Last summer during Apple’s Developer Conference (unrelated: WWDC was an epic roadtrip), I bought a 32 GB iPod to install the beta version of iOS 7. Five days after buying that brand new iPod, I managed to drop it on concrete and completely destroy the sleep / wake button. Ouch.

I didn’t realize how many times I lock / unlock my device until I could no longer do that. Thankfully, I was able to restore this functionality by turning on “AssistiveTouch.”

AssistiveTouch is an accessibility accommodation that makes using touch gestures and hardware buttons easier for users. It places a tiny orb on the screen so that users can complete tasks with a single tap. Although it was designed for people with motor impairments, it benefited my inability to use my sleep / wake button. The beauty of universal design.

I was able to fully use my iPod without this button for eight months. For a Christmas present, Tyten got it repaired for me.

However, having to use this accommodation gave me incredible insight into designing for those who rely on it.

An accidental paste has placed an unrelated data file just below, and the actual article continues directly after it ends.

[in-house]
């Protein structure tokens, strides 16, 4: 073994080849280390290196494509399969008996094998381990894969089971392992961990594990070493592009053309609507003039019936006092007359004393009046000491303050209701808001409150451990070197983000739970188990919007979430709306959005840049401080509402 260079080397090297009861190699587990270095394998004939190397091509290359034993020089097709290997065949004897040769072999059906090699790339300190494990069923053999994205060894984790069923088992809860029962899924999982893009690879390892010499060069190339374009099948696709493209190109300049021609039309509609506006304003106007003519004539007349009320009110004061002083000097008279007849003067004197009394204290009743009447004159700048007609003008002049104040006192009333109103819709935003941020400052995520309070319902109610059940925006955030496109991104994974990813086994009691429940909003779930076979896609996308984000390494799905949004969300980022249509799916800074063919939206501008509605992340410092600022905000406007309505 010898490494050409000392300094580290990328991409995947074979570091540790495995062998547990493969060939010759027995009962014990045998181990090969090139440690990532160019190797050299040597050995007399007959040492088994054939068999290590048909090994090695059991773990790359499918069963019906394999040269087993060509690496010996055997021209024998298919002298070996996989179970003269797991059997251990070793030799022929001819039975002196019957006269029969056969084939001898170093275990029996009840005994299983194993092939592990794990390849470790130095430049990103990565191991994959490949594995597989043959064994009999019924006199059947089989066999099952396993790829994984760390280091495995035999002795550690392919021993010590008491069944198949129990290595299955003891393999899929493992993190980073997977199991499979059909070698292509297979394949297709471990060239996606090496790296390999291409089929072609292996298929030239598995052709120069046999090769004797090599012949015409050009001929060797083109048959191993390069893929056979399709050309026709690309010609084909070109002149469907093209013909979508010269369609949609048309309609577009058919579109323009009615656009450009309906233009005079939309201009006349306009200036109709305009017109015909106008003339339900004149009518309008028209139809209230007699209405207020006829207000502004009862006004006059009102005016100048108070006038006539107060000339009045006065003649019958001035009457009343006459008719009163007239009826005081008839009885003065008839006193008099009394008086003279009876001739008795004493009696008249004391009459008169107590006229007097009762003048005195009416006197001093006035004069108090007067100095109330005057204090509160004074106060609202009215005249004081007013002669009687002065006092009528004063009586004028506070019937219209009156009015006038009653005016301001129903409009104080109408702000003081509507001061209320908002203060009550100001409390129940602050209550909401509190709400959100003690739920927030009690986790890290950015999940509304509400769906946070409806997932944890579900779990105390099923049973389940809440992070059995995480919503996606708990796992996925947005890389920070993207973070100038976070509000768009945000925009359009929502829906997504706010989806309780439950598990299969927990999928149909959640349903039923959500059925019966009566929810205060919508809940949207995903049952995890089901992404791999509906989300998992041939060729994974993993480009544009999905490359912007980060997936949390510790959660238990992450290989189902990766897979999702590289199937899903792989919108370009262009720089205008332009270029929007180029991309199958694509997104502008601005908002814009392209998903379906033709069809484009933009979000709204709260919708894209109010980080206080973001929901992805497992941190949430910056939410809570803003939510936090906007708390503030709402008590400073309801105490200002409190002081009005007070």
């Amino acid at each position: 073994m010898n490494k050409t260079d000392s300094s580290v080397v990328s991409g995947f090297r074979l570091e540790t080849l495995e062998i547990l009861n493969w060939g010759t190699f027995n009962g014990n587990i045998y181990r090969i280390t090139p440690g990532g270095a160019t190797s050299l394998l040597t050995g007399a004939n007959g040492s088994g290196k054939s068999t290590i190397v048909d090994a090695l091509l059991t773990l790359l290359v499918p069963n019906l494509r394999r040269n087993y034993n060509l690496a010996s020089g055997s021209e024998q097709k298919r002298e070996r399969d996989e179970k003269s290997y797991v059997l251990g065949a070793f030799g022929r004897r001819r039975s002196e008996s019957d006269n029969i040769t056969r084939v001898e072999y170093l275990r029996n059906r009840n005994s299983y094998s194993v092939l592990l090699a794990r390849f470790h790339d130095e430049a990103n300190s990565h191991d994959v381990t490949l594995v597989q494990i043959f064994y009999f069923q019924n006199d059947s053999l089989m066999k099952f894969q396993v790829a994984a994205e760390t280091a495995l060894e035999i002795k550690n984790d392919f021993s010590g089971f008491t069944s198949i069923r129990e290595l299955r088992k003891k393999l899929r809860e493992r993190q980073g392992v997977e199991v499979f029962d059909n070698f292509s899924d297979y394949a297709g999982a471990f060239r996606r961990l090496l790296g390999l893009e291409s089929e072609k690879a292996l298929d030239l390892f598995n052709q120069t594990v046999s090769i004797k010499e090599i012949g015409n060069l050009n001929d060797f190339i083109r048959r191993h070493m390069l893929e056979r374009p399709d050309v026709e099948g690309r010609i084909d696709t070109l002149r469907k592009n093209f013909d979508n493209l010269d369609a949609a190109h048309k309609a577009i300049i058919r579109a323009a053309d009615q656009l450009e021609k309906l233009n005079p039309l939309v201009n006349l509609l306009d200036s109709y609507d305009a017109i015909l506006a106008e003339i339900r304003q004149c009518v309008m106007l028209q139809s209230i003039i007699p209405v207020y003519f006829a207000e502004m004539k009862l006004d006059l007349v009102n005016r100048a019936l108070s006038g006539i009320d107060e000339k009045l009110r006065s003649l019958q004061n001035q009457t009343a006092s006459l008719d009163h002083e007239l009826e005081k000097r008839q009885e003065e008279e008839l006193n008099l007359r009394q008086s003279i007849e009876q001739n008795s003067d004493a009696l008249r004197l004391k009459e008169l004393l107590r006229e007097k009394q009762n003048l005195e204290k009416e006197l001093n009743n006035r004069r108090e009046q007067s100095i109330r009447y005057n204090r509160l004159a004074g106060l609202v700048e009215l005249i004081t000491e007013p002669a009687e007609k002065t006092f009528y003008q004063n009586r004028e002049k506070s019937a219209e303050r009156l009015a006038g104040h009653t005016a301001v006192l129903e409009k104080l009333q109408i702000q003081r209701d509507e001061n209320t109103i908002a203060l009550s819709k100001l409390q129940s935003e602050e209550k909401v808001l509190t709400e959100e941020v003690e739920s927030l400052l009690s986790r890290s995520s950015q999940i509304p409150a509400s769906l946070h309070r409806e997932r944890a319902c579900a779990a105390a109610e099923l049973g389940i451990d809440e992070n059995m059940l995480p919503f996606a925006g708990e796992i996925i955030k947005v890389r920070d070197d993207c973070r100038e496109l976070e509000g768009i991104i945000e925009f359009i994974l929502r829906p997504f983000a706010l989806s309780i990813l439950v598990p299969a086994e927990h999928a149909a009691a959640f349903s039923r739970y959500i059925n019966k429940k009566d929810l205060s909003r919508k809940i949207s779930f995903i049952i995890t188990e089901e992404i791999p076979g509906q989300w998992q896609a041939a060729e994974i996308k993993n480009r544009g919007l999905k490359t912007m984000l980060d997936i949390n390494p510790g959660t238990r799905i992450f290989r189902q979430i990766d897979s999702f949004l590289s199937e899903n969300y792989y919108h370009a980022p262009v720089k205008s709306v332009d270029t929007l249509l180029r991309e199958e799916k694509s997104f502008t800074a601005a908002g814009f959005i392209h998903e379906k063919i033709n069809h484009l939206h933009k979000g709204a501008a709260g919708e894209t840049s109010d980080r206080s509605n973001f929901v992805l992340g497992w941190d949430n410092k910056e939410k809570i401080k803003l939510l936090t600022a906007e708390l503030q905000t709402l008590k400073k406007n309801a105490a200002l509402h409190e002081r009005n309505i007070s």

iPhone illustration with VoiceOver on screen curtain on

This is why I decided that for the next seven days I am only using my iPod via VoiceOver with the screen curtain on. My hope is that it will better inform certain design decisions in Compeer.

We’ve been testing VoiceOver with users and our own devices constantly throughout making the app. We’ve implemented dynamic type and gone to great lengths to make the app as accessible as possible.

However, I think relying on VoiceOver—and turning the screen off so that I can see nothing on it—will give me understanding of some of the barriers users with vision impairments experience.

Yes, I’ll have access to my iPhone with VoiceOver turned off, meaning that the iPod won’t be my only iOS device. But I believe that I use my iPod intensely enough that this will still be a great learning experience.